Up-and-coming DP Tom Wade shares his experiences of using Kodak 35mm film to create the atmospheric short Shadows
- March 13, 2017
Tom Wade is entering his second year as a cinematographer, having been a clapper/loader and camera assistant on major features shot on film by leading cinematographers.
These include such titles as Prince Of Persia: The Sands Of Time (2008, DP John Seale ACS ASC); War Horse (2011, DP Janusz Kaminski); Harry Potter And The Deathly Hallows – Part 1&2, (2011, DP Eduardo Serra); Snow White And The Huntsman (2012, DP Greig Fraser ACS ASC); Jack Ryan: Shadow Recruit (2014, DP Haris Zambarloukos BSC); SPECTRE (2015, DP Hoyte van Hoytema FNF); Star Wars: The Force Awakens (2015, DP Dan Mindel BSC ASC); and Jason Bourne (2016, Barry Ackroyd BSC).
Wade recently shot WWI drama Shadows on Kodak 35mm film with support from Kodak Film Lab London and ARRI Rental. The short was directed by Simon Harris and written by Carlo Ortu.
You can read about his inspirational experiences here:
“My relationship with Kodak started on Prince of Persia in 2008. Over the years I was fortunate that the majority of the films I worked on were shot on 35mm by some of the world's leading cinematographers. One of the cornerstones of my fortunate and fantastic on set education was learning how important Kodak stock is both technically and artistically as a storytelling tool.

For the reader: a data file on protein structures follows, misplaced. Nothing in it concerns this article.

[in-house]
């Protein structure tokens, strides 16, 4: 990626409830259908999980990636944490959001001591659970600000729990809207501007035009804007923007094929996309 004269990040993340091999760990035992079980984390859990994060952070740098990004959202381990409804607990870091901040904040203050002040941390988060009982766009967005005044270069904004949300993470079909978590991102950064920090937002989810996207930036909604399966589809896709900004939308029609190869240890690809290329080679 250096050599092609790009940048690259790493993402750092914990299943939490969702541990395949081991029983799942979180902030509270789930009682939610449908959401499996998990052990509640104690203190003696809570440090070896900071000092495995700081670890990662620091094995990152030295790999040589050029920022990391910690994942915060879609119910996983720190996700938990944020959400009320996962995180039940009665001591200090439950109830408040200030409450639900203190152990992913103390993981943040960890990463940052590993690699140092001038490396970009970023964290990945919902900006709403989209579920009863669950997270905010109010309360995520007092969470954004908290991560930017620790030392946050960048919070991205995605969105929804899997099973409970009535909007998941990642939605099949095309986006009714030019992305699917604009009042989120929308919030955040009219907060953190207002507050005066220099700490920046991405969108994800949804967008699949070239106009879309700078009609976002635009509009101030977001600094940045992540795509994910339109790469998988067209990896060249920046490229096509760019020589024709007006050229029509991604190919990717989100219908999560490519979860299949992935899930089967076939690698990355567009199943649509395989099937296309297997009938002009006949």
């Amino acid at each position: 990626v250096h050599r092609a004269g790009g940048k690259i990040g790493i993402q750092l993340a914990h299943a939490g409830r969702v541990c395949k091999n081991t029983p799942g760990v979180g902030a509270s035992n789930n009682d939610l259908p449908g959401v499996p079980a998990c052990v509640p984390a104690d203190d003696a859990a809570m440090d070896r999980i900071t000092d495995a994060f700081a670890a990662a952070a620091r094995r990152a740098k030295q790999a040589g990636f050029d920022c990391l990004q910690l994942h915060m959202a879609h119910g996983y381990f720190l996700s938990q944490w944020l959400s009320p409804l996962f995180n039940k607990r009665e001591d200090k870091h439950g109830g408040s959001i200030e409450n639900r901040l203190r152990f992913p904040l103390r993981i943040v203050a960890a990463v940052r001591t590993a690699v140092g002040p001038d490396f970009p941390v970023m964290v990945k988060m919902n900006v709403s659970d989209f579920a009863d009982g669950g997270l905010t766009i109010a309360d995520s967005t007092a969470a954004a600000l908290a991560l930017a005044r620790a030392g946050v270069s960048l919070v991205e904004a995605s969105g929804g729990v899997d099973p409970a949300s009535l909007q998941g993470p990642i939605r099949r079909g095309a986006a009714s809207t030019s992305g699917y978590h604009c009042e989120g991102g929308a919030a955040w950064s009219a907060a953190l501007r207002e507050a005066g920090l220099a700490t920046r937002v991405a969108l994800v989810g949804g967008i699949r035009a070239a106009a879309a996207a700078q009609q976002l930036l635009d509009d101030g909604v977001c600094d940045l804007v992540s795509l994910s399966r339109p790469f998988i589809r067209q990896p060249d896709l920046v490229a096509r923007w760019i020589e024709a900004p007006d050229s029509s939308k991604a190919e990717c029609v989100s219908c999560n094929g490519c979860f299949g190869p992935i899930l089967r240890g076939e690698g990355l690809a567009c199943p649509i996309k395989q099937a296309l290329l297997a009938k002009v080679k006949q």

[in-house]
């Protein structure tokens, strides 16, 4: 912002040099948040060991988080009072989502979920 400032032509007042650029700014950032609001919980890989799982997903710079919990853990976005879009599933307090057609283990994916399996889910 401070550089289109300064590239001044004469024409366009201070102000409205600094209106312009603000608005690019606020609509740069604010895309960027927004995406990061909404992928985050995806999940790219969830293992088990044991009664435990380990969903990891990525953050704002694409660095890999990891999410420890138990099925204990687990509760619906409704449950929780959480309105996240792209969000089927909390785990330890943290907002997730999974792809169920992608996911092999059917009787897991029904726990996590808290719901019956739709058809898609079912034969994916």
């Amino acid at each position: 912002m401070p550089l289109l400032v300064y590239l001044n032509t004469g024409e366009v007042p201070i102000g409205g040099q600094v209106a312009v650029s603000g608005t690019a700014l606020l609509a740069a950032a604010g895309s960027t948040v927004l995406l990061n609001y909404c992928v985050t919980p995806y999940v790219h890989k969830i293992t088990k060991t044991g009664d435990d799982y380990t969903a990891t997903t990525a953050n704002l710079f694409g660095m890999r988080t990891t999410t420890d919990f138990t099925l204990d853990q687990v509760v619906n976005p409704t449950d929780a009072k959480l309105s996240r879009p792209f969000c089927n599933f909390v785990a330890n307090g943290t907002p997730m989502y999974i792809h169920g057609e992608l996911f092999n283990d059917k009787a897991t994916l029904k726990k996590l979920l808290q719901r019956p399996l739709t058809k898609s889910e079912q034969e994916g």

”Shadows is a seven-minute drama set in WWI, which we shot over two days at a rural farmhouse location in Kent. It’s a story of a young soldier, returning from action in the trenches, who visits the grieving mother and sister of one of his killed compatriots. He brings them solace in the form of his late friend’s bible and kindly accepts what little financial help they can afford. After a quick assignation with the daughter and a heated confrontation as he leaves, the contents of his satchel spill on the ground, revealing the despicable truth about his visit.
”Simon, the director, and I both felt very strongly this was a film project. As a period piece with a restrained and dour story, I wanted to approach the cinematography in a classical story-telling manner, with a naturalistic look, whilst also giving the actors the physical space and framing to perform.
”I felt that shooting on film would set a high level of expectation to everyone involved, whilst also acting as a motivating factor all-round during production. The moment people see a film camera, they feel they are involved in a serious production, so there’s automatically an elevated atmosphere on set. When they get over the ‘wow factor,’ the younger cast and crew see they have to rise to the challenge, and the older members see it as a comfort.
”However, as Shadows was both self- and crowd-funded, we shot tests to show the advantage film would give to this story. I spent time with Dan Crussel, the in-house colorist at Kodak Film Lab London, looking at the various in-camera techniques I wanted to use and establishing the visual mood I wanted for the short, which I think really helped the money-raising efforts.